Clinical experiences at the five-year University of Colorado Residency Program in General Surgery cover the full range of surgical services, provide exposure to a wide variety of surgical subspecialties, and allow for residents to participate in upper and lower endoscopy, critical care, Level I Trauma care, burn and transplant care. The sites within the residency program allow for exposure to diverse patient populations within the academic health center, a Veteran’s Administration Medical Center, a busy Metro Denver Level I Trauma Center at Denver Health Medical Center, and Rose Medical Center, a community hospital, as well as a premiere Children’s Hospital, which resides on the same campus as the academic health center.
Our surgical residents are challenged to be compassionate, technically competent surgeons and are given opportunities in the arenas of patient care, teaching and research. Many (60%) categorical residents spend two years in the research laboratory. We also provide a fourth-year elective, which many residents have chosen to spend overseas or regionally at a center of excellence in their chosen field. There are 9 categorical positions and 17 preliminary positions offered at the PGY-1 level each year.
Intern YearPeter Collister, PGY-1, trains on FLS simulator
The objectives of the surgical internship are to achieve a wide experience in the broad field of surgery, including preoperative evaluation and post operative care of all classes of surgical patients and to begin the development of technical surgical skills. The essentials of preoperative and postoperative care include the recognition and treatment of surgical complications, fluid and electrolyte balance, wound care, and nutritional support. The intern rotates through 2 months of pediatric surgery, 2 months of oncologic surgery, 1 month of VA hospital general surgery, 1 month of university hospital night float, 1 month of trauma, and one month of plastic/reconstructive surgery, hepatobiliary surgery, critical care/cardiothoracic surgery, endocrine surgery, and acute care surgery. The intern does supervised surgical procedures, gains expertise in vascular access, and other invasive procedures; e.g., tube thoracostomy, FAST examinations, etc. The intern does admission work-ups, writes pre and postoperative orders, progress notes and hospital discharge summaries. The schedule for the interns and junior residents is templated to facilitate compliance with duty hours requirements and also provide maximal educational exposure using several float services.
See a sample schedule.
During the second year of training the emphasis is primarily on perfecting motor skills and the management of more seriously ill patients. There are rotations on surgical intensive care, burn, trauma, general, vascular, cardiothoracic, and transplant surgery, with exposure to a wide variety of seriously ill patients. The resident learns the ability to coordinate the daily work of busy services, evaluating surgical consultations, and assessing priorities in patient care. During intensive care rotations, the resident learns invasive monitoring, ventilator management and the critical care management of patients from all surgical disciplines as well as performing all invasive procedures such as central line placement, tube thoracostomy, bronchoscopy, percutaneous endoscopic gastrostomy and tracheostomy. At the end of this year the resident should be able to provide non-operative care to all classes of surgical patients regardless of the magnitude of illness or injury.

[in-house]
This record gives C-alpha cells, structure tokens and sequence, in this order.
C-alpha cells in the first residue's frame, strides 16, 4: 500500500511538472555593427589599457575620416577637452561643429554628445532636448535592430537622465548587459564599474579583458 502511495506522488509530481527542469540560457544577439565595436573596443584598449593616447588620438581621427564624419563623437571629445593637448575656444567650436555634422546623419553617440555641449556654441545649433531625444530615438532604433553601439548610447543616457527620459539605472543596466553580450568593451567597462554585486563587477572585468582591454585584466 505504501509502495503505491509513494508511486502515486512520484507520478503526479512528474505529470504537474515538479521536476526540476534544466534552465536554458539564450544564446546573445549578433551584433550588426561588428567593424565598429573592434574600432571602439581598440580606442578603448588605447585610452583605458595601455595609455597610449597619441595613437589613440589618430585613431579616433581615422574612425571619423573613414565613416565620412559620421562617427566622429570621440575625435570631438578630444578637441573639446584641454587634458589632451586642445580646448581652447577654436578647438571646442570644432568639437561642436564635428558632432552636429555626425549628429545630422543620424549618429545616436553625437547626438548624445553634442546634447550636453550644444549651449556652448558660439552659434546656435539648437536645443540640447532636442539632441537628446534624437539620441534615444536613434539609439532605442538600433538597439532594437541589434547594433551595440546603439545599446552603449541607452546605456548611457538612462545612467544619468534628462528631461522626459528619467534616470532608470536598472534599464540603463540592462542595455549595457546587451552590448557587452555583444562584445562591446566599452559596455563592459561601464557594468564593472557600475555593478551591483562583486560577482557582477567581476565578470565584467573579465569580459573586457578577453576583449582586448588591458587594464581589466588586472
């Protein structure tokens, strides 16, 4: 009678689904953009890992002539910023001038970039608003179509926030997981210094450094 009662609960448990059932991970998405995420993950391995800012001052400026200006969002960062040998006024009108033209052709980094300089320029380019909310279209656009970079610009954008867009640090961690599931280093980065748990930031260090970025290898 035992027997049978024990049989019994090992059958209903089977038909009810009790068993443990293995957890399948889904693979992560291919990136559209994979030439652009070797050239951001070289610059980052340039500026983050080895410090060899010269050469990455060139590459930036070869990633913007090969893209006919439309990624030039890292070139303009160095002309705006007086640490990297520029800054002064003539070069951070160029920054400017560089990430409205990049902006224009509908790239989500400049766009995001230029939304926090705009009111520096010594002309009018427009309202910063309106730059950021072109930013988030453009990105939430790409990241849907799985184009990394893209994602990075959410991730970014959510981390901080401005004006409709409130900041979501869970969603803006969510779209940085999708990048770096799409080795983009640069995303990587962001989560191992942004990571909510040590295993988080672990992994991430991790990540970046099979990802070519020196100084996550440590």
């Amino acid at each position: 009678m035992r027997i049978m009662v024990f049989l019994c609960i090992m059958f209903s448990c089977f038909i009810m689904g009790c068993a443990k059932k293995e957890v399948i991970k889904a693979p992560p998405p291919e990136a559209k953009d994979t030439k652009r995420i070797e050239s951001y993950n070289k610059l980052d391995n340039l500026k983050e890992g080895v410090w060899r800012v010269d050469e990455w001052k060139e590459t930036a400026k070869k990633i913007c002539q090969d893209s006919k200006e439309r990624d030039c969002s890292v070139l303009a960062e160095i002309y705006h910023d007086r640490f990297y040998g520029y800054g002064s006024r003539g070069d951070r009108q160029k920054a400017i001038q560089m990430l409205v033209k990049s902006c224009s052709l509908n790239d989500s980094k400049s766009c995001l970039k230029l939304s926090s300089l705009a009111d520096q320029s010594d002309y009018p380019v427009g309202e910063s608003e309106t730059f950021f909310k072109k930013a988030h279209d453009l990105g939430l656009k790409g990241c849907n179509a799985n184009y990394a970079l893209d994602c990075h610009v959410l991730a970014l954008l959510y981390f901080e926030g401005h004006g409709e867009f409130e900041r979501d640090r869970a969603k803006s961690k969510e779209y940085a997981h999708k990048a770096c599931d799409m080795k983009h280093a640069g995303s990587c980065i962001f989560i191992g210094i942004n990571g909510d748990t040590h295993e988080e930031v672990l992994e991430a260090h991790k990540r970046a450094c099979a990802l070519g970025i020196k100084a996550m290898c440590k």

In the third year, the resident is frequently the second most senior resident on services at the University of Colorado Hospital, Denver Health Medical Center, VA Hospital, and Rose Medical Center. At these institutions the resident is exposed to a wide variety of elective and emergent surgical cases in general surgery, vascular surgery, transplantation, oncology, trauma, and endoscopy. Residents will also do a six-week rotation on breast as the primary resident. In addition, the resident is usually the consult person for these rotations. Gaining technical competence and breadth is a major objective of this year.
The goals for the fourth year of surgical training are to refine the resident’s capabilities in independent surgical decision making, advanced surgical technique, and leadership. To accomplish this, residents rotate on services where they are usually the senior most resident on the service. Rotations include: Pediatric surgery at The Children’s Hospital; Trauma/general surgery at Denver Health Medical Center; General surgery, Acute Care Surgery, Thoracic Surgery and Vascular Surgery at University of Colorado Hospital, and Thoracic surgery at VAMC.
The goals for the chief year of training are for the resident to become competent in independent surgical decision-making and advanced surgical technique. To accomplish this, each resident is placed in a leadership position on general surgical services at University of Colorado Hospital, Denver Health Medical Center, Rose Medical Center, and the Veteran’s Administration Hospital. Chief residents are given leadership responsibility for a surgical service and coordinate and supervise all clinical and educational activities on the service. The rotations include trauma, surgical oncology, endocrine, hepatobiliary/bariatric, colorectal, and general surgery. Since UC Denver has minimal fellows—this year is an opportunity to improve skills with primarily fellowship trained surgeons focusing on the above areas with the chief resident as the focus of each rotation. Total case experience and breakdown can be found on our Case Volume Page.To view a list of rotations for a typical experience at the University of Colorado Denver Residency in General Surgery see our Rotation Detail Page.